Foremost among my creditors is my wife Alisa. Without her
patience, editorial eye, and skills as wife and mother, this would not
have been possible. She amazes me. I also owe a debt to my children,
Camille, Bethany, Nathan, Laura, Emma, and Rachel, for long hours
spent at the of¬ce that took time away from them. Their tolerance and
good humor (my daughter one day exasperatedly asked, “Just how
long is this book anyway?”), and daily reminders that I needed to ¬nish
helped spur me on. I also enjoyed commiserating with my brother,
Bret, who, as I was writing the dissertation from which this book
draws, was going through his own Ph.D. program. I refuse to say who
¬nished ¬rst. Finally, I am grateful to my parents for their support and
encouragement and for teaching (or trying to teach) me how to work.
Building Party Systems in Developing Democracies


Political parties created democracy. . . . [M]odern democracy is
unthinkable save in terms of the parties.
E. E. Schattschneider (1942)

Political parties are the weakest link in the system.
Thai politician (1999)

1.1 introduction
This book answers the question of why a party system with a modest
number of nationally oriented political parties emerges in some democ-
racies but not others. This question is of considerable importance given
the staggering number of countries struggling with democratic consoli-
dation in the wake of the so-called third wave of democratization. The
question of how and why certain party systems emerge is equally relevant
for a number of older democracies where perceived weaknesses in existing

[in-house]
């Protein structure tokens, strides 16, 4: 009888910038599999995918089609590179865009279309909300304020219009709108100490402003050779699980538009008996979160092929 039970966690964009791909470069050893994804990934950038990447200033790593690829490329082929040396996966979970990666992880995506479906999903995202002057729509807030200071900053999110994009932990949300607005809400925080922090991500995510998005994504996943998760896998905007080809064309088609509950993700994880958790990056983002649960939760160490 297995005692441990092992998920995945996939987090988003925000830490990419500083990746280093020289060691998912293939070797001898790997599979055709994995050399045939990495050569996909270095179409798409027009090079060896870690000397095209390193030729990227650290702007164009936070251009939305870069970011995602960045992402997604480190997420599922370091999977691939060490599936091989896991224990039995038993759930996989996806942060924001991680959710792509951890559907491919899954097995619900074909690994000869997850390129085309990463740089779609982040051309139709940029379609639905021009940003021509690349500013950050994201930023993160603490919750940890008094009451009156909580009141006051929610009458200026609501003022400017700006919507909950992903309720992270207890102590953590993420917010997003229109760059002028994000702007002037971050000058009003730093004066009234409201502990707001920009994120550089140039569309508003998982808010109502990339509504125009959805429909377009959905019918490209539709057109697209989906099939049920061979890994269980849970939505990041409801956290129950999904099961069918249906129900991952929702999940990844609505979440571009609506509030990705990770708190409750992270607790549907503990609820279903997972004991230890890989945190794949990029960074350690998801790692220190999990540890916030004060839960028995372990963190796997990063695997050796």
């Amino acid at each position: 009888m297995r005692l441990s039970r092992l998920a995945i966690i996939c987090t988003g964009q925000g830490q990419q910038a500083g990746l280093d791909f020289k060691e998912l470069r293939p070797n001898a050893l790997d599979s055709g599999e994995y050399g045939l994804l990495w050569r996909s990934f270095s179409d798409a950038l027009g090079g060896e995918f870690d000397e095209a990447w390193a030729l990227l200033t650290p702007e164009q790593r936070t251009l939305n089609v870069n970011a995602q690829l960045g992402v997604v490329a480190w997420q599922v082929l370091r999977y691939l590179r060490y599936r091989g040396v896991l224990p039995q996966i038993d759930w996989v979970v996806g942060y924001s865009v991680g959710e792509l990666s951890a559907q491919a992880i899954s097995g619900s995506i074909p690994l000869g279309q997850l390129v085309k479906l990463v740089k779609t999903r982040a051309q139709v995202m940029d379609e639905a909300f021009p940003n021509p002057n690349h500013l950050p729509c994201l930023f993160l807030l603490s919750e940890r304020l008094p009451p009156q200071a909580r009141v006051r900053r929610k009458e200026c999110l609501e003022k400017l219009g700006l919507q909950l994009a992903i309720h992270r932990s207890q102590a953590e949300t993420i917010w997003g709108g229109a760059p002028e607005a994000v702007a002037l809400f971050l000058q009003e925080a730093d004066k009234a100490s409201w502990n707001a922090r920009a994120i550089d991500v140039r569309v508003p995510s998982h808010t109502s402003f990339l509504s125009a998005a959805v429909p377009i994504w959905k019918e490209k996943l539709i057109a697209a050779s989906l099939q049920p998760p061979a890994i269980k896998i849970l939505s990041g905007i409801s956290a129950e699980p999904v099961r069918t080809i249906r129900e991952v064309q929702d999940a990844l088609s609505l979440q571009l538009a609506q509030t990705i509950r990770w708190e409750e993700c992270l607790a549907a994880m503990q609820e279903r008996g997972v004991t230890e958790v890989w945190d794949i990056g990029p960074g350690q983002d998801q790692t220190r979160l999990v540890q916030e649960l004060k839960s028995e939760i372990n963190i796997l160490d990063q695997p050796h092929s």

party systems have generated proposals for political-institutional reform
(e.g. Great Britain, Italy, and Japan). As E. E. Schattschneider argued
more than sixty years ago, the party system is in many ways the keystone
of any effort to construct a well-functioning democracy (1942). Yet
among the numerous tasks involved in the transition to and consolidation
of democracy, the building of an effective and supportive party system has
arguably proved the most dif¬cult and elusive. Indeed, the sentiment of
the Thai politician quoted above would resonate in many democracies
across the globe, whether developing or developed (see Carothers 2006).

Building Party Systems in Developing Democracies

If an enduring and effective party system is a necessary condition for
an enduring and effective democracy, it is essential that we understand
how and why such party systems develop (or fail to develop). This is a
challenging task, in part because party systems can be studied along
multiple dimensions. These include, but are not limited to, the extent of
ideological polarization within the party system (Sartori 1976), the level
of party system institutionalization (Mainwaring and Scully 1995), the
number of parties (Duverger 1954; Taagepera and Shugart 1989; Cox
1997), the degree of intra-party cohesion (Cox and McCubbins 2001;
Hicken 2002), and the degree of party system nationalization (Chhibber
and Kollman 1998, 2004).1 Rather than attempting to address all of
these dimensions simultaneously, I focus in this book on two features
of the party system: (1) the degree of party system nationalization and (2)
the size of the party system or the number of parties.
I argue that both party system size and nationalization are a function of
aggregation, de¬ned as the extent to which electoral competitors from
different districts come together under a common party banner.2 Where
aggregation is poor, that is where candidates fail to coordinate with other
candidates across districts, the number of political parties proliferates,
and those parties tend to have less than national constituencies. Con-
versely, high levels of aggregation are associated with fewer, more
nationally oriented political parties. The central task of this book is to
explore the factors that affect candidates™ incentives to coordinate or
aggregate across districts.
Obviously aggregation is not the only factor that affects nationaliza-
tion and the number of parties. It is, however, among the most neglected